Of course, there are some (usually Hellenics but occasionally Heathens will chime in too) who will argue that Homer wrote stories that presented the Gods in less than salutatory manner. Yeah, whoever (and it may be more than one author—but we’ll stick with “Homer” for convenience here) actually put together the Iliad and the Odyssey and other Homeric works did, but A) this corpus was criticized for that very potentially impious presentation by later philosophers; and B) there are also beautiful and deeply pious prayers and hymns within the Homeric corpus. I rarely see that latter coming from the same people who post garbage about the Gods. Often, I want to shake these individuals, and just flat out ask, “if you feel so deeply disgusted with our traditions, traditions you too claim to practice, if you want to erase all mystery and actual cultus, if you hate our Gods so very much why are you here?” I’d be very interested in the answer. When your entire blog or online world is devoted to tearing down and spitting on our traditions and the Holy Powers from which we received those traditions, why are you here? 

To put it bluntly, we should speak of our Gods with respect. That shouldn’t be a difficult or contentious thing. These are GODS. These are our Holy Powers. These are the Bestowers of mystery, the Givers of blessings, the Immortal Ones Whose will, and kindness crafted the worlds. These are the Powers from which our souls proceed and to which we will one day return. These are the Good and Gracious Gods from which all our blessings flow. When we speak of Them or render Them into art, we can do so with love and respect. If we have no respect for sacred things and for our Holy Powers and Their Mysteries, I ask again: WHY are we here?  

(I completely agree with the comment to this video that says, “This dude should mobilize and bring his healing slaps to the general public.” LOL. Please come to contemporary polytheisms. Please. We need those healing slaps. A lot of them. Repeatedly and with alacrity. Slap the hubris out of us. A-fucking-men).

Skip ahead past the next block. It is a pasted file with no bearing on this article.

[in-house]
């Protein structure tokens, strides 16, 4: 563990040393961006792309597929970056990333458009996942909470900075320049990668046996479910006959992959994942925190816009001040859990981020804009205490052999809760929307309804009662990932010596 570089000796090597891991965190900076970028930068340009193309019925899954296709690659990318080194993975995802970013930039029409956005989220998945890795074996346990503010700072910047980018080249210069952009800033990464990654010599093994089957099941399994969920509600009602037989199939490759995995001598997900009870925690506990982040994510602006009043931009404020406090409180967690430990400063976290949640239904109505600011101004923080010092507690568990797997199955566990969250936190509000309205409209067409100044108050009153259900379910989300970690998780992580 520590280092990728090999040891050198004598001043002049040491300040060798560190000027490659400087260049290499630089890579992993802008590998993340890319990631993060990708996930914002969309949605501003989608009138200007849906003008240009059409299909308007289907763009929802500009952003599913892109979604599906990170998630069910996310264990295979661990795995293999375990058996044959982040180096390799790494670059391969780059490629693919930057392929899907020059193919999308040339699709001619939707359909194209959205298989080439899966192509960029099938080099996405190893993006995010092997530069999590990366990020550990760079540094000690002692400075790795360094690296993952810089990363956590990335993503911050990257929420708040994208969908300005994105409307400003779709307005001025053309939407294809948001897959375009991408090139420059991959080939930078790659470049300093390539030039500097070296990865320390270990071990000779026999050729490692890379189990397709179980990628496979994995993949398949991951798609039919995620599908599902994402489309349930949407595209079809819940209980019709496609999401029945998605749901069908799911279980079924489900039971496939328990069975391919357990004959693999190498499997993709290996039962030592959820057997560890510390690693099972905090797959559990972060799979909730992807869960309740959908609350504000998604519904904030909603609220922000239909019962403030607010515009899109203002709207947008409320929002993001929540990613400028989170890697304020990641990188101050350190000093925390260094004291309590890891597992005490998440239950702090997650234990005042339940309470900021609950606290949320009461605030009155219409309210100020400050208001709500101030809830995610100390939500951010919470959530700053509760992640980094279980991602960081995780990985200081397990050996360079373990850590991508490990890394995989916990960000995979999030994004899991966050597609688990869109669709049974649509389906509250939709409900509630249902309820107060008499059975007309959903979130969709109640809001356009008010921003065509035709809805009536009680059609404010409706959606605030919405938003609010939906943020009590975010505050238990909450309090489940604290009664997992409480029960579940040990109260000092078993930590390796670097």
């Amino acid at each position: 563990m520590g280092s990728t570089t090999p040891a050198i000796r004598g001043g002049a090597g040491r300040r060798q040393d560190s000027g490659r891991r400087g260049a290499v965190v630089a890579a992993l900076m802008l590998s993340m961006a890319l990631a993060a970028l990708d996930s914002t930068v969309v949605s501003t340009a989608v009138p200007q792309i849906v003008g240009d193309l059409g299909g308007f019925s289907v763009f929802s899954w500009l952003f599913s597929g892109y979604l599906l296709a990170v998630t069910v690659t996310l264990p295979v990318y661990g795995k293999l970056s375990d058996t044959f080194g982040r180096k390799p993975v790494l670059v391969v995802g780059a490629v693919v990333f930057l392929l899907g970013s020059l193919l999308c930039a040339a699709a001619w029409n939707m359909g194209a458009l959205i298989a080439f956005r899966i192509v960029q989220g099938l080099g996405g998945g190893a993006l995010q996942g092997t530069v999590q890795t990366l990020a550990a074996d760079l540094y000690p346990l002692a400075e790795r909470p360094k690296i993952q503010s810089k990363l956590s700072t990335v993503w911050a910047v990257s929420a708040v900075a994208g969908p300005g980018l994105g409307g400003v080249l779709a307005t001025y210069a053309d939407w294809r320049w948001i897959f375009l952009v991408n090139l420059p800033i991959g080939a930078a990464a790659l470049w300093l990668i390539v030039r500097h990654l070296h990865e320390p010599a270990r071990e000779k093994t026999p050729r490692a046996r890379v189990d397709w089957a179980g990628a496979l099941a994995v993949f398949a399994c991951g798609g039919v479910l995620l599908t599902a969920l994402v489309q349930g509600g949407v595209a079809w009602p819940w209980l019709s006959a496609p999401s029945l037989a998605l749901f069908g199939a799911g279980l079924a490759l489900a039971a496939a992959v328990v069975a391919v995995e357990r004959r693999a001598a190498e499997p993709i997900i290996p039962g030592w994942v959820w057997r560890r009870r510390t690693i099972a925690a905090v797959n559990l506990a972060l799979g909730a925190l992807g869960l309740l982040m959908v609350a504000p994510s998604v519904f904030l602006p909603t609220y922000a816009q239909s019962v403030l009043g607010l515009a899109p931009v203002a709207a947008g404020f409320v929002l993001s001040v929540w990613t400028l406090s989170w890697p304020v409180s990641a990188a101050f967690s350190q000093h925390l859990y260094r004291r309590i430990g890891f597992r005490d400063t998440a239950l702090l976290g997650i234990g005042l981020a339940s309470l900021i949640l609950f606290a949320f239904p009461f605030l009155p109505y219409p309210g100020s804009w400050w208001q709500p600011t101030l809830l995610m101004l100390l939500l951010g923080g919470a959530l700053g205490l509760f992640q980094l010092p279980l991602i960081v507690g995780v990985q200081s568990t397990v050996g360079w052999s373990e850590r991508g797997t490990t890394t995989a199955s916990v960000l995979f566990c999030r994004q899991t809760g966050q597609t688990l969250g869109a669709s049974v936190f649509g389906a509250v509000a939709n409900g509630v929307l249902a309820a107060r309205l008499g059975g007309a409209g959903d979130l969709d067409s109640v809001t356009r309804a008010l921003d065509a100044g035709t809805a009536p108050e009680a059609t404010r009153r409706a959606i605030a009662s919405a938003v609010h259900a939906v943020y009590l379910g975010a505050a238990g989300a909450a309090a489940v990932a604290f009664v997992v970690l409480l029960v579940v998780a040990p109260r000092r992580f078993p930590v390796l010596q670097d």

QOTD- Celsus

We must never in any way neglect the Gods, neither by day nor night, in public or in private, neither in word nor deed; in working and in repose let the soul be continually directed to God.

— Celsus

Keep On Keeping On

On another forum I’ve been writing about spiritual warfare – no, I wasn’t raised evangelical and I know this is a term that one usually hears in that context. It’s an uncomfortable term, a term that challenges our ideas of how the world works, of how our traditions work. I know that and unfortunately, I have no words and no way of making this any more palatable. I have no better term for what is happening now on every front. I can only write about what my own experience has been and what I see and deal with daily. 

To be blunt, probably blunter than I ought to be, we are beset on every side by evil, apathy, entropy, degeneracy, and moral and spiritual decay. It’s not just happening to us, but is seeping in, breaking in, crashing in through the doorway of other religions too, and through the doorway of political events (on every side). Everything we are seeing I very strongly believe is a reflection of a greater, deeper, spiritual war that is going on behind the scenes. Evil exists and it can influence people, corrupt them, and it aligns itself against all that the Gods, the good and great Holy Powers have wrought. Looking at it now seems so overwhelming. It fosters a despair that can corrode and damage the soul. Our traditions so often ignore or downplay, or sometimes outright deny the existence of Evil that I think we hobble our ability to respond to it and to ward ourselves from the hostility and despair is its greatest tool.